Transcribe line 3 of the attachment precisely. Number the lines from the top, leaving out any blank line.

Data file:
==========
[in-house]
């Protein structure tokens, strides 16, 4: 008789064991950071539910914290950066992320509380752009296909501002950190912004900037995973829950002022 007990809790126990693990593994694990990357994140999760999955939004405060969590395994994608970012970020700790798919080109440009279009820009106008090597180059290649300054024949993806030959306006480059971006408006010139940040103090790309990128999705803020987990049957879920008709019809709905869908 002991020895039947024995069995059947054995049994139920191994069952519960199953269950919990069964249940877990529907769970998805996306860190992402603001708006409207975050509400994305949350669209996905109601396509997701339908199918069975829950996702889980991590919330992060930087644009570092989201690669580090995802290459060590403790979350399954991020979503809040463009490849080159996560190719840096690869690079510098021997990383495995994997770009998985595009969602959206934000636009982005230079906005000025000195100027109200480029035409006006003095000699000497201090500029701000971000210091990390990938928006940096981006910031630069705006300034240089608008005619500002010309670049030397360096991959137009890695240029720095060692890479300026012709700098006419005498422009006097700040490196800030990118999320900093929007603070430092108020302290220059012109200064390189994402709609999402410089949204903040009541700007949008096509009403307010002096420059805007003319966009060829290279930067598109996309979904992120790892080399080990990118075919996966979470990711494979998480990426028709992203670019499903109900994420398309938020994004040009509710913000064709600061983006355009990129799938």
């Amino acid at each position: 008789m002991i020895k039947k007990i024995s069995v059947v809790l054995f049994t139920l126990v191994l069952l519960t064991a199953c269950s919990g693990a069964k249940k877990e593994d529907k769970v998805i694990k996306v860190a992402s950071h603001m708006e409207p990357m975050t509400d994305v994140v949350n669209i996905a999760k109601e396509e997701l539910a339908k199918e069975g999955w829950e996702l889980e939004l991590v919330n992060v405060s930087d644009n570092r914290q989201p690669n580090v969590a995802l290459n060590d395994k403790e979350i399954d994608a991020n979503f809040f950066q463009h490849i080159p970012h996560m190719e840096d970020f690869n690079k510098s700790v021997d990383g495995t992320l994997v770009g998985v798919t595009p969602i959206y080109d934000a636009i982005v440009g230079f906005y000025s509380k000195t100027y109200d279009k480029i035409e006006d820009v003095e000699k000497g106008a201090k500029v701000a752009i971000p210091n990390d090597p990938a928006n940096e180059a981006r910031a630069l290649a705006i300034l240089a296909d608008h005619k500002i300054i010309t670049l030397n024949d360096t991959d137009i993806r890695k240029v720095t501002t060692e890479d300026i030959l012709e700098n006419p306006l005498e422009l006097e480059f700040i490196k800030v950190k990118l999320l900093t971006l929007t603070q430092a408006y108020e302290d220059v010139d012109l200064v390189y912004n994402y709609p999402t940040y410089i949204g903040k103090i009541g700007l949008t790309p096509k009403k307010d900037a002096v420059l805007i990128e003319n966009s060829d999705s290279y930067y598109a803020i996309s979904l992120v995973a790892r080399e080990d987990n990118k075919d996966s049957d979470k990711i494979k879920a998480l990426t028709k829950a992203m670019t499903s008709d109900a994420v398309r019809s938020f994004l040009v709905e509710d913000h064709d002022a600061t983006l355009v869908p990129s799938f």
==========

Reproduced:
């Amino acid at each position: 008789m002991i020895k039947k007990i024995s069995v059947v809790l054995f049994t139920l126990v191994l069952l519960t064991a199953c269950s919990g693990a069964k249940k877990e593994d529907k769970v998805i694990k996306v860190a992402s950071h603001m708006e409207p990357m975050t509400d994305v994140v949350n669209i996905a999760k109601e396509e997701l539910a339908k199918e069975g999955w829950e996702l889980e939004l991590v919330n992060v405060s930087d644009n570092r914290q989201p690669n580090v969590a995802l290459n060590d395994k403790e979350i399954d994608a991020n979503f809040f950066q463009h490849i080159p970012h996560m190719e840096d970020f690869n690079k510098s700790v021997d990383g495995t992320l994997v770009g998985v798919t595009p969602i959206y080109d934000a636009i982005v440009g230079f906005y000025s509380k000195t100027y109200d279009k480029i035409e006006d820009v003095e000699k000497g106008a201090k500029v701000a752009i971000p210091n990390d090597p990938a928006n940096e180059a981006r910031a630069l290649a705006i300034l240089a296909d608008h005619k500002i300054i010309t670049l030397n024949d360096t991959d137009i993806r890695k240029v720095t501002t060692e890479d300026i030959l012709e700098n006419p306006l005498e422009l006097e480059f700040i490196k800030v950190k990118l999320l900093t971006l929007t603070q430092a408006y108020e302290d220059v010139d012109l200064v390189y912004n994402y709609p999402t940040y410089i949204g903040k103090i009541g700007l949008t790309p096509k009403k307010d900037a002096v420059l805007i990128e003319n966009s060829d999705s290279y930067y598109a803020i996309s979904l992120v995973a790892r080399e080990d987990n990118k075919d996966s049957d979470k990711i494979k879920a998480l990426t028709k829950a992203m670019t499903s008709d109900a994420v398309r019809s938020f994004l040009v709905e509710d913000h064709d002022a600061t983006l355009v869908p990129s799938f």